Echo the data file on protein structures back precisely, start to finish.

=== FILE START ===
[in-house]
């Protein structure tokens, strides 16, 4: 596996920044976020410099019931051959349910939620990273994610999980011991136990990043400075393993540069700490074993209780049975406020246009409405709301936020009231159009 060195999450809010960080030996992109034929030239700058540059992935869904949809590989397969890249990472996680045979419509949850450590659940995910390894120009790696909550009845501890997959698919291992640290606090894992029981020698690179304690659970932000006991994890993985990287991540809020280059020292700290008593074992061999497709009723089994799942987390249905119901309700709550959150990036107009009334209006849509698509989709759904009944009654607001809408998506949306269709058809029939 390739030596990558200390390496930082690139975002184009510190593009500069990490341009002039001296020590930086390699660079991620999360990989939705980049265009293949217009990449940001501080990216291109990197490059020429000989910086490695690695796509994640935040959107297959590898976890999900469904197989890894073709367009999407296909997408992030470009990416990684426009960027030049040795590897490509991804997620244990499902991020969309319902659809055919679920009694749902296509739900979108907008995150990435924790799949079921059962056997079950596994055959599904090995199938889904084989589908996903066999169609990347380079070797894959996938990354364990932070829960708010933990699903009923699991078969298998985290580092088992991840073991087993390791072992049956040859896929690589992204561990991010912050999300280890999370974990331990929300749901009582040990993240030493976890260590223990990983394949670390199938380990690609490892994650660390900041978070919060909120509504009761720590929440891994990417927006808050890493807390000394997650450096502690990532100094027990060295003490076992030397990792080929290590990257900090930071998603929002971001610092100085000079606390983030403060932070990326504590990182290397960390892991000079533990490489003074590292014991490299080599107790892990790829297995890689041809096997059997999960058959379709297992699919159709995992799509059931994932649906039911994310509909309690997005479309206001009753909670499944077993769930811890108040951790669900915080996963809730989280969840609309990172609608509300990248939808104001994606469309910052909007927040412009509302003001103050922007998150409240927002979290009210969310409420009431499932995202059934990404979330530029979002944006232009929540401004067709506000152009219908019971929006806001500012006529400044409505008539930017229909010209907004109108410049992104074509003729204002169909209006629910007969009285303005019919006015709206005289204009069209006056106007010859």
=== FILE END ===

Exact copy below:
[in-house]
């Protein structure tokens, strides 16, 4: 596996920044976020410099019931051959349910939620990273994610999980011991136990990043400075393993540069700490074993209780049975406020246009409405709301936020009231159009 060195999450809010960080030996992109034929030239700058540059992935869904949809590989397969890249990472996680045979419509949850450590659940995910390894120009790696909550009845501890997959698919291992640290606090894992029981020698690179304690659970932000006991994890993985990287991540809020280059020292700290008593074992061999497709009723089994799942987390249905119901309700709550959150990036107009009334209006849509698509989709759904009944009654607001809408998506949306269709058809029939 390739030596990558200390390496930082690139975002184009510190593009500069990490341009002039001296020590930086390699660079991620999360990989939705980049265009293949217009990449940001501080990216291109990197490059020429000989910086490695690695796509994640935040959107297959590898976890999900469904197989890894073709367009999407296909997408992030470009990416990684426009960027030049040795590897490509991804997620244990499902991020969309319902659809055919679920009694749902296509739900979108907008995150990435924790799949079921059962056997079950596994055959599904090995199938889904084989589908996903066999169609990347380079070797894959996938990354364990932070829960708010933990699903009923699991078969298998985290580092088992991840073991087993390791072992049956040859896929690589992204561990991010912050999300280890999370974990331990929300749901009582040990993240030493976890260590223990990983394949670390199938380990690609490892994650660390900041978070919060909120509504009761720590929440891994990417927006808050890493807390000394997650450096502690990532100094027990060295003490076992030397990792080929290590990257900090930071998603929002971001610092100085000079606390983030403060932070990326504590990182290397960390892991000079533990490489003074590292014991490299080599107790892990790829297995890689041809096997059997999960058959379709297992699919159709995992799509059931994932649906039911994310509909309690997005479309206001009753909670499944077993769930811890108040951790669900915080996963809730989280969840609309990172609608509300990248939808104001994606469309910052909007927040412009509302003001103050922007998150409240927002979290009210969310409420009431499932995202059934990404979330530029979002944006232009929540401004067709506000152009219908019971929006806001500012006529400044409505008539930017229909010209907004109108410049992104074509003729204002169909209006629910007969009285303005019919006015709206005289204009069209006056106007010859």